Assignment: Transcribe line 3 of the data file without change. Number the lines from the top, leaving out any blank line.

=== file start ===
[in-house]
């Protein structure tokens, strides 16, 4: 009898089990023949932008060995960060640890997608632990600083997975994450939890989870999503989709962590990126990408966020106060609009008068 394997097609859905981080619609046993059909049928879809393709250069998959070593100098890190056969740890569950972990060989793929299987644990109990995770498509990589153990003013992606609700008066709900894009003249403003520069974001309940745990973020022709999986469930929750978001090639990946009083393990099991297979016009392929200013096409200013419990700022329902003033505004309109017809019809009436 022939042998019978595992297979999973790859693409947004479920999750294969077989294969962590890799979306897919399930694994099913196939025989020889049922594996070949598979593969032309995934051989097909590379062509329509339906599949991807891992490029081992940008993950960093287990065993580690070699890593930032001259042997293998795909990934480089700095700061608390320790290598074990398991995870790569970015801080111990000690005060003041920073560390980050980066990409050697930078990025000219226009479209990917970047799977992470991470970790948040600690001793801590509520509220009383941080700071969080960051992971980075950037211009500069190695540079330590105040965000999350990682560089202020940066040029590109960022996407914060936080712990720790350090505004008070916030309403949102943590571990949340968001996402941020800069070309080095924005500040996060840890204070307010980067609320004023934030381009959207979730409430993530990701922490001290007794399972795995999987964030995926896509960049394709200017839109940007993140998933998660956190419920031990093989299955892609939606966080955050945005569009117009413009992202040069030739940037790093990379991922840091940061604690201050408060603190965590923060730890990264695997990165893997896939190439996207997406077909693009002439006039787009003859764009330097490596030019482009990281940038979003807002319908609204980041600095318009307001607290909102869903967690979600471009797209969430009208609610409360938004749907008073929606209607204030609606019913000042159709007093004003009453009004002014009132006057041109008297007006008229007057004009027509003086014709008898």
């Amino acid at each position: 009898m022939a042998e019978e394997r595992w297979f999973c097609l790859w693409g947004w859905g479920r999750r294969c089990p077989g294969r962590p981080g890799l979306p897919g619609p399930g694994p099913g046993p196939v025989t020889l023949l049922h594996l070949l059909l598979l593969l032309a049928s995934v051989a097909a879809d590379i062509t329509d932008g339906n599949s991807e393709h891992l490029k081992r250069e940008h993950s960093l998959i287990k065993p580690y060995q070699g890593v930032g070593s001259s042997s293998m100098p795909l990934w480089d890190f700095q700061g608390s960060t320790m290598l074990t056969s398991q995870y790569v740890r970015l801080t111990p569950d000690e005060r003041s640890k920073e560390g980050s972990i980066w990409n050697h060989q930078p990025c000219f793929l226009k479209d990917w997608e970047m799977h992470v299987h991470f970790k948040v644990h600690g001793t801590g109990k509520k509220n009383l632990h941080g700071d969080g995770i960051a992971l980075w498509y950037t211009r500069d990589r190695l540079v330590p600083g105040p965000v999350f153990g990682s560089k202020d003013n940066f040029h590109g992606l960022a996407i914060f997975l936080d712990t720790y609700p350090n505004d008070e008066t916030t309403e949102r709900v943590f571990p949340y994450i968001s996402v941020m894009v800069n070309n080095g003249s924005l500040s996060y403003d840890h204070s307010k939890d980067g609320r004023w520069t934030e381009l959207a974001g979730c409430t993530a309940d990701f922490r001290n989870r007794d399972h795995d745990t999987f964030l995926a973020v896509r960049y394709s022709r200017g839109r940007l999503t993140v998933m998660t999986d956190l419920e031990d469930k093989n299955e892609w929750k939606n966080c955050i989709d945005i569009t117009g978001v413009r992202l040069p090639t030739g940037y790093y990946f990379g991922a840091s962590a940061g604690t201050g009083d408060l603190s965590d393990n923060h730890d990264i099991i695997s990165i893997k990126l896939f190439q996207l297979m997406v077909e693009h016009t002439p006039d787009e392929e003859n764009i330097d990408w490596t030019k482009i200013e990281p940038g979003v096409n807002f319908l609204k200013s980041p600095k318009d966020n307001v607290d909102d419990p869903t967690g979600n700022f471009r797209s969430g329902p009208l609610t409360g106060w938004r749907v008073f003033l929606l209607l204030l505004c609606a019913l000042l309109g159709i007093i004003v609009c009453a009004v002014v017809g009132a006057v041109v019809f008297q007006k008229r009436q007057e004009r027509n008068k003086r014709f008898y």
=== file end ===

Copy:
């Amino acid at each position: 009898m022939a042998e019978e394997r595992w297979f999973c097609l790859w693409g947004w859905g479920r999750r294969c089990p077989g294969r962590p981080g890799l979306p897919g619609p399930g694994p099913g046993p196939v025989t020889l023949l049922h594996l070949l059909l598979l593969l032309a049928s995934v051989a097909a879809d590379i062509t329509d932008g339906n599949s991807e393709h891992l490029k081992r250069e940008h993950s960093l998959i287990k065993p580690y060995q070699g890593v930032g070593s001259s042997s293998m100098p795909l990934w480089d890190f700095q700061g608390s960060t320790m290598l074990t056969s398991q995870y790569v740890r970015l801080t111990p569950d000690e005060r003041s640890k920073e560390g980050s972990i980066w990409n050697h060989q930078p990025c000219f793929l226009k479209d990917w997608e970047m799977h992470v299987h991470f970790k948040v644990h600690g001793t801590g109990k509520k509220n009383l632990h941080g700071d969080g995770i960051a992971l980075w498509y950037t211009r500069d990589r190695l540079v330590p600083g105040p965000v999350f153990g990682s560089k202020d003013n940066f040029h590109g992606l960022a996407i914060f997975l936080d712990t720790y609700p350090n505004d008070e008066t916030t309403e949102r709900v943590f571990p949340y994450i968001s996402v941020m894009v800069n070309n080095g003249s924005l500040s996060y403003d840890h204070s307010k939890d980067g609320r004023w520069t934030e381009l959207a974001g979730c409430t993530a309940d990701f922490r001290n989870r007794d399972h795995d745990t999987f964030l995926a973020v896509r960049y394709s022709r200017g839109r940007l999503t993140v998933m998660t999986d956190l419920e031990d469930k093989n299955e892609w929750k939606n966080c955050i989709d945005i569009t117009g978001v413009r992202l040069p090639t030739g940037y790093y990946f990379g991922a840091s962590a940061g604690t201050g009083d408060l603190s965590d393990n923060h730890d990264i099991i695997s990165i893997k990126l896939f190439q996207l297979m997406v077909e693009h016009t002439p006039d787009e392929e003859n764009i330097d990408w490596t030019k482009i200013e990281p940038g979003v096409n807002f319908l609204k200013s980041p600095k318009d966020n307001v607290d909102d419990p869903t967690g979600n700022f471009r797209s969430g329902p009208l609610t409360g106060w938004r749907v008073f003033l929606l209607l204030l505004c609606a019913l000042l309109g159709i007093i004003v609009c009453a009004v002014v017809g009132a006057v041109v019809f008297q007006k008229r009436q007057e004009r027509n008068k003086r014709f008898y």